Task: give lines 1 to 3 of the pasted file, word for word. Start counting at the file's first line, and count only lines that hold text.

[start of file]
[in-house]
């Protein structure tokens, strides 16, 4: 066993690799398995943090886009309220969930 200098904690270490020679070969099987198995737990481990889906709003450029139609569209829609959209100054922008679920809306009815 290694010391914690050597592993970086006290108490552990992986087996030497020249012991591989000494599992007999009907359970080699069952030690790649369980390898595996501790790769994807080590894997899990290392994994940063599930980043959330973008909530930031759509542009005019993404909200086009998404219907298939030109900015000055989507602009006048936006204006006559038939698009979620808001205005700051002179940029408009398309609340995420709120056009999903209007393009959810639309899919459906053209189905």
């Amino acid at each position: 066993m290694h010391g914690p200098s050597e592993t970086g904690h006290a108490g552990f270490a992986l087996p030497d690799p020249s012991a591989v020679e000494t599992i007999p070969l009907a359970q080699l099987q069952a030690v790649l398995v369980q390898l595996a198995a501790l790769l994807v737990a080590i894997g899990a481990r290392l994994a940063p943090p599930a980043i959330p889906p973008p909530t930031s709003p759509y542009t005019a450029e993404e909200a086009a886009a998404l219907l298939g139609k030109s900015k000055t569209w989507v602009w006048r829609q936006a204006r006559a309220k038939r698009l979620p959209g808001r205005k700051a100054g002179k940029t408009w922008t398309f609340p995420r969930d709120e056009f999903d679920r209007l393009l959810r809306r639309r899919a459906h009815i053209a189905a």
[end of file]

[in-house]
């Protein structure tokens, strides 16, 4: 066993690799398995943090886009309220969930 200098904690270490020679070969099987198995737990481990889906709003450029139609569209829609959209100054922008679920809306009815 290694010391914690050597592993970086006290108490552990992986087996030497020249012991591989000494599992007999009907359970080699069952030690790649369980390898595996501790790769994807080590894997899990290392994994940063599930980043959330973008909530930031759509542009005019993404909200086009998404219907298939030109900015000055989507602009006048936006204006006559038939698009979620808001205005700051002179940029408009398309609340995420709120056009999903209007393009959810639309899919459906053209189905």
């Amino acid at each position: 066993m290694h010391g914690p200098s050597e592993t970086g904690h006290a108490g552990f270490a992986l087996p030497d690799p020249s012991a591989v020679e000494t599992i007999p070969l009907a359970q080699l099987q069952a030690v790649l398995v369980q390898l595996a198995a501790l790769l994807v737990a080590i894997g899990a481990r290392l994994a940063p943090p599930a980043i959330p889906p973008p909530t930031s709003p759509y542009t005019a450029e993404e909200a086009a886009a998404l219907l298939g139609k030109s900015k000055t569209w989507v602009w006048r829609q936006a204006r006559a309220k038939r698009l979620p959209g808001r205005k700051a100054g002179k940029t408009w922008t398309f609340p995420r969930d709120e056009f999903d679920r209007l393009l959810r809306r639309r899919a459906h009815i053209a189905a």